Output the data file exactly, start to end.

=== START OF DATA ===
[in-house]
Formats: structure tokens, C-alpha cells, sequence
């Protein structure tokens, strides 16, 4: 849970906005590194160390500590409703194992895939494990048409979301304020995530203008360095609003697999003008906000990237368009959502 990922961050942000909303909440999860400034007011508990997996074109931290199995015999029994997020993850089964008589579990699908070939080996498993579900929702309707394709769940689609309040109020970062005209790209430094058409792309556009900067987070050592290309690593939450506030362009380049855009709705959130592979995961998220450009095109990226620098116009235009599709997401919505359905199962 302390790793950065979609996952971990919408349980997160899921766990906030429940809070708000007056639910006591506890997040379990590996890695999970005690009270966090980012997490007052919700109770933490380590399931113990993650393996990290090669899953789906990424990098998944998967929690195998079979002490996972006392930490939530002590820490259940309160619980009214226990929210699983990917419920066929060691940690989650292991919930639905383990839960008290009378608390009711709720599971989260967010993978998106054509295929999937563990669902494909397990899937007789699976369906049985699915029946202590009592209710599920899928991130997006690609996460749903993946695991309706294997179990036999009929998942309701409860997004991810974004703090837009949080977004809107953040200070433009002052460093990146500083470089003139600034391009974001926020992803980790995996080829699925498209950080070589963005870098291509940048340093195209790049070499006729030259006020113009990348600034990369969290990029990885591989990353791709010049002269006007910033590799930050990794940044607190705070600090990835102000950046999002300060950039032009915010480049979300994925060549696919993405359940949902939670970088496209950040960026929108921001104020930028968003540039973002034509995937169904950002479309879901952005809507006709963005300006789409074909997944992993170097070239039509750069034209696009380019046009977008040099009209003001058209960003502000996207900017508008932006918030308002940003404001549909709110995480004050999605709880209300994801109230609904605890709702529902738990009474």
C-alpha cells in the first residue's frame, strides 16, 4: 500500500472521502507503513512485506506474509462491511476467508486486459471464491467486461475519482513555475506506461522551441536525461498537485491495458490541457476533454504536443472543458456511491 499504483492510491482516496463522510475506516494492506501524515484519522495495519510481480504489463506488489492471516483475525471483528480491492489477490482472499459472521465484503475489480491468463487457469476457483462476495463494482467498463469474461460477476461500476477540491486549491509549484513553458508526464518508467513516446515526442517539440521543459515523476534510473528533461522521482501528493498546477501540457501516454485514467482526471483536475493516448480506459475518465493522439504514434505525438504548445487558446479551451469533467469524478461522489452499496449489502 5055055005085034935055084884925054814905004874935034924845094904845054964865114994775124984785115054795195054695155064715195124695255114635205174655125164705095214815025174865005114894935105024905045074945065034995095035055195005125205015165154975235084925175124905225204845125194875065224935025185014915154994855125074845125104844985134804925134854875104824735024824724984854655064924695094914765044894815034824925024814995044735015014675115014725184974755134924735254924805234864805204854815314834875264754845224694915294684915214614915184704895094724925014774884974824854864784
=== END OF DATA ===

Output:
[in-house]
Formats: structure tokens, C-alpha cells, sequence
């Protein structure tokens, strides 16, 4: 849970906005590194160390500590409703194992895939494990048409979301304020995530203008360095609003697999003008906000990237368009959502 990922961050942000909303909440999860400034007011508990997996074109931290199995015999029994997020993850089964008589579990699908070939080996498993579900929702309707394709769940689609309040109020970062005209790209430094058409792309556009900067987070050592290309690593939450506030362009380049855009709705959130592979995961998220450009095109990226620098116009235009599709997401919505359905199962 302390790793950065979609996952971990919408349980997160899921766990906030429940809070708000007056639910006591506890997040379990590996890695999970005690009270966090980012997490007052919700109770933490380590399931113990993650393996990290090669899953789906990424990098998944998967929690195998079979002490996972006392930490939530002590820490259940309160619980009214226990929210699983990917419920066929060691940690989650292991919930639905383990839960008290009378608390009711709720599971989260967010993978998106054509295929999937563990669902494909397990899937007789699976369906049985699915029946202590009592209710599920899928991130997006690609996460749903993946695991309706294997179990036999009929998942309701409860997004991810974004703090837009949080977004809107953040200070433009002052460093990146500083470089003139600034391009974001926020992803980790995996080829699925498209950080070589963005870098291509940048340093195209790049070499006729030259006020113009990348600034990369969290990029990885591989990353791709010049002269006007910033590799930050990794940044607190705070600090990835102000950046999002300060950039032009915010480049979300994925060549696919993405359940949902939670970088496209950040960026929108921001104020930028968003540039973002034509995937169904950002479309879901952005809507006709963005300006789409074909997944992993170097070239039509750069034209696009380019046009977008040099009209003001058209960003502000996207900017508008932006918030308002940003404001549909709110995480004050999605709880209300994801109230609904605890709702529902738990009474």
C-alpha cells in the first residue's frame, strides 16, 4: 500500500472521502507503513512485506506474509462491511476467508486486459471464491467486461475519482513555475506506461522551441536525461498537485491495458490541457476533454504536443472543458456511491 499504483492510491482516496463522510475506516494492506501524515484519522495495519510481480504489463506488489492471516483475525471483528480491492489477490482472499459472521465484503475489480491468463487457469476457483462476495463494482467498463469474461460477476461500476477540491486549491509549484513553458508526464518508467513516446515526442517539440521543459515523476534510473528533461522521482501528493498546477501540457501516454485514467482526471483536475493516448480506459475518465493522439504514434505525438504548445487558446479551451469533467469524478461522489452499496449489502 5055055005085034935055084884925054814905004874935034924845094904845054964865114994775124984785115054795195054695155064715195124695255114635205174655125164705095214815025174865005114894935105024905045074945065034995095035055195005125205015165154975235084925175124905225204845125194875065224935025185014915154994855125074845125104844985134804925134854875104824735024824724984854655064924695094914765044894815034824925024814995044735015014675115014725184974755134924735254924805234864805204854815314834875264754845224694915294684915214614915184704895094724925014774884974824854864784